Friday, 15 February 2008

My sitcom writing career part II


As a Junior Junior Researcher, I wrote a sitcom treatment and left it in my top drawer hoping my boss would find it when she was hunting for sweeties late at night. She did, loved it and dragged me to her office...


My boss, bless, was actually frothing with excitement for my odd idea mixing cartoons and reality (and this was many years ago, so it was dead original and that). She said she wanted to talk to writers, get them involved, I'd need to sign a deal, it could be a huge hit, I'd get an advance on sales as soon as I signed, Channel 4 would love it... my head was in a whirl as I ate an Executive Biscuit off the posh plates.

This was it, I was going to work in comedy. She wanted me to have a go at a script, just story ideas and constructs to start with. I said that I couldn't wait to get started... well, I'd have to, as I was editing tomorrow and then had to film a feature on Thurs and-

At that point, the boss leapt up (and as a six-foot-plus woman who was about four inches wide that wasn't an easy thing to do) and ran to the door of her glass-fronted office. She opened it, clapped her hands, looked at me then announced loudly

"Just to let you know, this man here has written a fucking GENIUS comedy idea and is to develop it for me and not do ANYTHING on your show for the foreseeable future, yes?"

And then folded her arms, smiled and told me to get to work on comedy.

I was in quite a good mood, as you can imagine. Sat at my desk and did some notes, thought a bit, looked like a GENIUS for a while. I hardly noticed my producer going in to see the boss.

Next day there was an envelope on my desk. It had a contract for the sitcom and a short note saying that due to the fact I was a "hard-working, dedicated and integral member of the team" I couldn't be spared from the show I worked on. However, I could have an afternoon a week to write comedy. Other writers would be found to work with me, as I "wasn't experienced in the scripting arena". I remember the last phrase particularly well. A scripting arena. Is that like the arena off of Gladiators, except with nerdy writers cracking one-liners to lions who pause and say as deadpan as possible "that's so funny...."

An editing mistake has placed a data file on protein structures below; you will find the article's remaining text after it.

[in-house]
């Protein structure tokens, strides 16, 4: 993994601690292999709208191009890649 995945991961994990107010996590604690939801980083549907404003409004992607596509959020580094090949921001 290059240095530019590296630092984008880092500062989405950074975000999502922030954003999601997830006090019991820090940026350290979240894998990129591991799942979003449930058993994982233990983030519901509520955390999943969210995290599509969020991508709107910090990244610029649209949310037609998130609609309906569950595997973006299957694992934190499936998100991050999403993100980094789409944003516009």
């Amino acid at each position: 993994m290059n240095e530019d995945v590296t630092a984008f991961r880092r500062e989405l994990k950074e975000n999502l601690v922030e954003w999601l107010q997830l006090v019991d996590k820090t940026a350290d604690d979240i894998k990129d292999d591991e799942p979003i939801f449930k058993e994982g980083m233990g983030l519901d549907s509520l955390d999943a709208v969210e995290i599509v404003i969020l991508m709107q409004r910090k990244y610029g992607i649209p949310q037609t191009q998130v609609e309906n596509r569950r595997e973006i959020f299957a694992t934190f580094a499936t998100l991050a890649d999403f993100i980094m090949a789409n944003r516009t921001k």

Anyhoo, I did some writing and the boss liked it. No other writers joined. The afternoon a week got eaten up with worky things, especially as I got promoted and started to write comedy links for the actual show on actual television I worked on.

It wasn't quite the end - six months in, the boss asked the gangly young presenter of the show I did to do some development work. Including on my sitcom. He went off and came back with many, many pages of neat, hand-written notes on the characters and scenarios. They were, in the main, really funny and clever, packed with visual gags. He hadn't actually written any script though, the point of his work, and then he got a new agent who was horrified he was writing a script for a sitcom for almost no money. He went off to do stand-up stuff, came back a few months later for series 2 of our silly games show, and my sitcom sat on the shelf, unfinished and unwanted.

I got the rights back after a year and have tried to sell it, or variations of it, for ten years, never succeeding (although getting meetings and great feedback about the idea). It's probably the right time to try again.

Oh, and that presenter? Regular readers will guess it was David Walliams. Bless. I have his scribblings in a box somewhere, must dig 'em out...

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